Where did people analytics start? What are the earliest forms of people analytics?
People analytics is not exactly new. However, it has gained momentum and popularity as organizations look for ways to stay competitive by becoming data-driven and leveraging people analytics as a core competency.
Throughout history, forms of people analytics have already been used by famous figures.
In 1835, French mathematician and social scientist Auguste Comte used demographics to study the workforce in Parisian factories. He then suggested that it would be possible to use this data to maximize productivity and reduce costs of production. He believed that this would be possible by knowing what types of people were performing the tasks and matching them to appropriate positions in an organization.
In 1895, Halsey Rogers conducted studies at Western Electric's Hawthorne plant in Chicago. He collected data on worker productivity when different variables such as lighting, breaks, and wages were changed. The study found that increasing or decreasing wages do little to change productivity but that changes in lighting did have a significant impact on worker performance.
In the past, organizations had also relied on behavioral observations to determine what is and is not effective. Now, people analytics has progressed from simple observation to more complex statistical approaches and data, including information about each individual.
Today, the term took on a whole new meaning as it gained widespread popularity. According to David Green, co-author of Excellence in People Analytics, there are five "eras" that represent the past and future of people analytics: discovery, realization, innovation, value, and excellence.
The age of discovery began in 1911 with Frederick Taylor's book 'The Principles of Scientific Management in 1911. Taylor's ideas hoped to improve the effectiveness of workforce management and increase operational efficiency by quantifying the actions and behaviors of employees.
In today's digital age, people analytics is revolutionizing organizations globally as they now have an organized process to fine-tune their organizations by looking at the data. Now, we see more complex data-driven practices such as Talent Analytics and Engagement Analytics, where organizations use data for predictive purposes.
When/why is people analytics mainstream in business?
People analytics is no longer considered an optional tool in the business world but rather a necessity. People analytics is mainstream and rising in today's era because organizations have reached the "theory of struggle": HR is no longer about hiring for the job of yesterday. In order to compete in a global marketplace, today's leaders must attract, retain, and streamline a workforce combined with a powerful data-driven business strategy.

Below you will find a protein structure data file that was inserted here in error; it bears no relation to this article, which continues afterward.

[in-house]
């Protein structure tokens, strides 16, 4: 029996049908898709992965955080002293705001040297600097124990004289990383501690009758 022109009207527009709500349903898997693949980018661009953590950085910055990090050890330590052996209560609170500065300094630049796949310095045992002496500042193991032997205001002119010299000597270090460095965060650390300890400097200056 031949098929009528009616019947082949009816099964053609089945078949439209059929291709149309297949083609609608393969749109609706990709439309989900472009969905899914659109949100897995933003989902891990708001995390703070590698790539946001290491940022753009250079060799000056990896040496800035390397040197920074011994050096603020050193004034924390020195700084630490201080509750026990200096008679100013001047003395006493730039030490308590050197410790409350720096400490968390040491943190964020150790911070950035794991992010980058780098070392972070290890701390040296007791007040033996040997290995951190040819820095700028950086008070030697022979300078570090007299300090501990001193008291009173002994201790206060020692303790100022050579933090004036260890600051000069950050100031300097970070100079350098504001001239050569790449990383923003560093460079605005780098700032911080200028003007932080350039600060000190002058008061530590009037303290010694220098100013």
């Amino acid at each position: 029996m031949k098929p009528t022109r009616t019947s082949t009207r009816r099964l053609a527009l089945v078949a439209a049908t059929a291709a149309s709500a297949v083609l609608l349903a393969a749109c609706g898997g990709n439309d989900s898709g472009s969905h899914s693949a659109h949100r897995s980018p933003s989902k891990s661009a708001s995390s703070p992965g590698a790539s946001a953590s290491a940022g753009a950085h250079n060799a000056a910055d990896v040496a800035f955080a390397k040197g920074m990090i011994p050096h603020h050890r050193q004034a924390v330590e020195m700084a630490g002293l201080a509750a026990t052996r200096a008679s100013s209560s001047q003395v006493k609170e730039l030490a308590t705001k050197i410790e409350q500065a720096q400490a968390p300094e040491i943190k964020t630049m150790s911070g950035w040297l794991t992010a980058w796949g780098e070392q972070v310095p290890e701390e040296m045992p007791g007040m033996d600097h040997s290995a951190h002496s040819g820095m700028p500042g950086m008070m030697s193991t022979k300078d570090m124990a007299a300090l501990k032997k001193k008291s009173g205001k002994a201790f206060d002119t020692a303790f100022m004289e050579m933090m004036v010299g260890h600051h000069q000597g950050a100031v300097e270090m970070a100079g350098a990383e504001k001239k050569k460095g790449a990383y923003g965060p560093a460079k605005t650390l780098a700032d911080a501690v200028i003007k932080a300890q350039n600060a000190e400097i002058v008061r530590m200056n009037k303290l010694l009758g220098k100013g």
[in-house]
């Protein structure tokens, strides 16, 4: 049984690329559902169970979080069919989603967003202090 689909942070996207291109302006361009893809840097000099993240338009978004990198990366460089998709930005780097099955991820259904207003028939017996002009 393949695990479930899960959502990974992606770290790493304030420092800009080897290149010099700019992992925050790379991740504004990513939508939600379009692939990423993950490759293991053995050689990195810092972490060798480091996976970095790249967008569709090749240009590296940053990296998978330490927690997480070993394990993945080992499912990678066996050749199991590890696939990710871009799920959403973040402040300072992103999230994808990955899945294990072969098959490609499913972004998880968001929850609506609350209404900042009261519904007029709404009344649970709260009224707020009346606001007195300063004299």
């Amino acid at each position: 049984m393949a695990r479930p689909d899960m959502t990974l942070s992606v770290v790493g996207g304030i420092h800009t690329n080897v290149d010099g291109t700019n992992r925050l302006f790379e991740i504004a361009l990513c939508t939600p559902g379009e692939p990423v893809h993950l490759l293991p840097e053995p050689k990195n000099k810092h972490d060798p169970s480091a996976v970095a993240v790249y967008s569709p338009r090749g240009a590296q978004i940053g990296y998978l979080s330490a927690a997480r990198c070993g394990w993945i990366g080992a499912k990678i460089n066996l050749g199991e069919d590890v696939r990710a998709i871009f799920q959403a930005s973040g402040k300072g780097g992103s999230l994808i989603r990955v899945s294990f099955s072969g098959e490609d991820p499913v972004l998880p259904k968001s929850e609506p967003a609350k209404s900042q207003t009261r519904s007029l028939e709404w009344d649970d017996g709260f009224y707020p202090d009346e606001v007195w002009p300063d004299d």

What does the future of people analytics look like?
The future of people analytics appears to be highly promising, given the fact that more businesses are thriving in a competitive market, and the usage of people analytics can provide businesses with a competitive advantage over their competitors. The need for direct decision-making power will increase as more firms take the initiative to employ people analytics teams to unlock the potential of data in a commercial setting will become more prevalent in the future.
The advancement of AI Technology is also something to look out for as it is becoming more prevalent in the field of people analytics. This technology is rapidly expanding, with AI software that monitors and analyses information on the performance of employees to assist with talent management playing an increasingly important role in the field.
Data-driven methodologies and technical advancements are becoming increasingly popular in people analytics. However, they may also provide some challenges in the future. Workforces are now faced with the challenge of keeping up with the advancements in people analytics – including the development and integration of software into current workforce systems, the changing workforce culture that values fact-based decisions, and the challenge of balancing technological advancements with the real-life humane element of building a culture in an organization.